MONTANA — On Nov. 2, 2004, voters of Montana passed Initiative 148, legalizing the use of cannabis as medicine for various conditions and diseases. The vote was 62 percent yes to 38 percent no. It eliminated criminal sanctions for medical cannabis authorized by a patient’s physician.
Patients were able to choose a caregiver to assist in obtaining the medicinal plant and dispensaries were established throughout the state, enabling a larger group of patients access. Patients were required to carry a medical card determining their eligibility that would be issued by their physician.
On July 1, 2011, Montana’s senate passed Senate Bill 423 which repealed the original medical marijuana act voted in by Montana’s citizens. The new bill put restrictions on both physicians, limiting doctors to 25 medical marijuana patients in a 12 month period, and also on distribution of cannabinoid medicines limiting caregivers to the distribution of only three patients; making it harder for Montana residents requiring medical marijuana to be treated and prescribed cannabis based medicines and angering many citizens.
Arguments include the cruelty of denying patients a safe medicine vs. opiates, which have dangerous side effects and addictive properties, and also from of the side of citizens that simply believe the government overstepped boundaries by overturning and changing a voted in bill.
With I-182 on the ballot this election, voters will have the opportunity to overturn SB 423, easing the restrictions to allow physicians to treat more people and for patients to safely attain cannabis prescriptions.
Dr. Michael Uphues is a Billings based physician hoping to educate the public about the benefits of medical use of cannabis. As a family physician that is also certified in cannabinoid medicine through the American Cannabis Institute, Uphues’ other specialties include osteopathic manipulation therapy, opioid addiction therapy, men’s health and hypnotherapy. He is also a certified personal trainer.
Uphues’ interest in Cannabinoid Medicine began in the 1990s while working on the Fort Peck Indian Reservation treating patients as both a family and emergency room physician. When a cancer patient of his was arrested after being pulled over by the police and was found with a small amount of marijuana the patient had been using to combat the effects of chemotherapy, Uphues decided to pursue the medical uses of marijuana.“He was suffering from a lot of nausea, decreased appetite and pain issues as well so he would use cannabis to alleviate those effects with, of course, great success,” Dr. Uphues said. “They threw the book at him and ultimately I think he got out of it but it was after much expense and going to court. And I thought this was silly. I mean you’ve got a cancer patient and (cannabis) is the only thing that’s helping him. There’s never been a documented death from cannabis overdose in the history of man.”
A couple of questions that have been plaguing the debate is why marijuana has such stigma surrounding it and why cannabis therapy is used by only a handful of doctors in the state. Dr. Uphues believes that a mixture of history, lack of education and strict political statures in the medical community stops physicians from exploring cannabis as an option.
The Marihuana Tax Act of 1937 might help to explain some of the historical mistrust around the use of cannabis both medically and conventionally.
Harry J. Anslinger, head of the Federal Bureau of Narcotics, believed the use of marijuana had increased to “dangerous levels” among US citizens and proposed a taxation making it illegal to sell cannabis or even hemp products without purchasing a tax stamp. This new tax law made it virtually illegal for all but a few hemp producers to sell or even possess any form of the plant, including physicians who were currently treating their patients with cannabis regimens.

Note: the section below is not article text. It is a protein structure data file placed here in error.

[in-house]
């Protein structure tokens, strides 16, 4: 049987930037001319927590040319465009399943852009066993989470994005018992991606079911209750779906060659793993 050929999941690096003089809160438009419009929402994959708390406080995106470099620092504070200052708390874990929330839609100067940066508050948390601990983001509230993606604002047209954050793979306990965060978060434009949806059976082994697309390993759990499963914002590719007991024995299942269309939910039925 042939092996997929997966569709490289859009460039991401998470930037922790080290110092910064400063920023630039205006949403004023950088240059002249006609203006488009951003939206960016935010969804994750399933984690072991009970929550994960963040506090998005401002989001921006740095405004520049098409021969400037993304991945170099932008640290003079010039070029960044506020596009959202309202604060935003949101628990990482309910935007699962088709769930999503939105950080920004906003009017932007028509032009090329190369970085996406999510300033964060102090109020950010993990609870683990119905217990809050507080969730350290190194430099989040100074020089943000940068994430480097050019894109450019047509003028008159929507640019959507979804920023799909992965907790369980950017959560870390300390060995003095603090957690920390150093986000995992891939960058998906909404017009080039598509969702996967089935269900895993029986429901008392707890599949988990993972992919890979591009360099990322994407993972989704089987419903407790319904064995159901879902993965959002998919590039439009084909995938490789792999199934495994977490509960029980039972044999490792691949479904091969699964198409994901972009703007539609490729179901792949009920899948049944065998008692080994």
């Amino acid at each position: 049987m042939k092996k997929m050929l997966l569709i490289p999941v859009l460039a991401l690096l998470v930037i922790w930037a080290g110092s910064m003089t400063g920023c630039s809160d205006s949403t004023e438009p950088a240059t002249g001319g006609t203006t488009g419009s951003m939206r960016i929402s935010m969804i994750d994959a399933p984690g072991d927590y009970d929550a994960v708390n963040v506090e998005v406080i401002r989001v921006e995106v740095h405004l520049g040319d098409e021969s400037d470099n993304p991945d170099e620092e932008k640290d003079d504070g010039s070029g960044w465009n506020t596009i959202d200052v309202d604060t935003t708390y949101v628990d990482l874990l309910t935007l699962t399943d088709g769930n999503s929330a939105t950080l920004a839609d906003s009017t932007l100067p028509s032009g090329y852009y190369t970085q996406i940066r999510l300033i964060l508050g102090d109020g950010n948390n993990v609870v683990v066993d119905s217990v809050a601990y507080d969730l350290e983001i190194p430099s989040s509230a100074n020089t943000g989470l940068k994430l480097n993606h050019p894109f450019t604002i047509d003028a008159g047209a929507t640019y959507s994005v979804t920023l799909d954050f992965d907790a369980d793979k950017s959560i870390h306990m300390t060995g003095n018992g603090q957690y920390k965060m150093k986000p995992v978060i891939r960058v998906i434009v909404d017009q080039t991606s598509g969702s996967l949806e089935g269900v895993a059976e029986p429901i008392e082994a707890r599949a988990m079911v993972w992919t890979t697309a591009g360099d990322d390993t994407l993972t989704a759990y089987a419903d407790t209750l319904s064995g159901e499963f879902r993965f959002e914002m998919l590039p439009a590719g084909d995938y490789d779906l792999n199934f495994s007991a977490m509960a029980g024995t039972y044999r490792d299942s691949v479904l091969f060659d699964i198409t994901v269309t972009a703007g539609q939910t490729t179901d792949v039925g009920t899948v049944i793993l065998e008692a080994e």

Dr. William Creighton Woodward, legislative counsel for the American Medical Association, objected to the bill on the grounds that it had been drawn in private without giving the AMA time to prepare their own opposition. He noted the AMA had found no evidence of addiction, overdoses or violence with the use of cannabis and argued because the word “marijuana” was a rarely used word at the time that the doctors had no idea they were losing the right to administer cannabis to their patients, stating, “Marijuana is not the correct term, yet the burden of this bill is placed heavily on the doctors and pharmacists of this country.”
Hemp made from the fibers of the marijuana plant had also been widely used to make fabrics, rope and other textiles. Some argued that an ulterior motive of the Marihuana Tax Act was to slow production of hemp to make room for big companies like DuPont, which at the time had political figures invested in their company, to move their new nylon products. Others believed it was due to the fear of hemp being a cheap alternative to timber used in paper manufacturing and still others believed that the smoking of marijuana induced hysteria, crime and mental illness in the youth of America. The latter was reinforced to the public with films like “Reefer Madness” used as documentaries, which sent misinformation to parents, teachers and law enforcers.
Today’s critics still question how cannabis therapy can be used for such a vast array of conditions including cancer, PTSD, pain, MS, glaucoma among many other diseases.Dr. Uphues is happy to explain.
“The Chinese, back 5,000 years ago, had 100 different uses for cannabis,” he said. “I’ll tell you why. It’s because in our bodies we have what’s called the Endocannabinoid System. We make our own cannabis.”
There are two cannabinoids that humans make, Dr. Uphues said. One is called Anandamide, the other is called 2-AG. There are also two receptors that have been identified in the human body. One is called the CB1 receptor or Cannabinoid One and the other the CB2 receptor. Cannabinoid One receptors are primarily in the brain while CB2 receptors are primarily in the immune system: the spleen, all the lymph nodes, the gut, the liver, all over the body.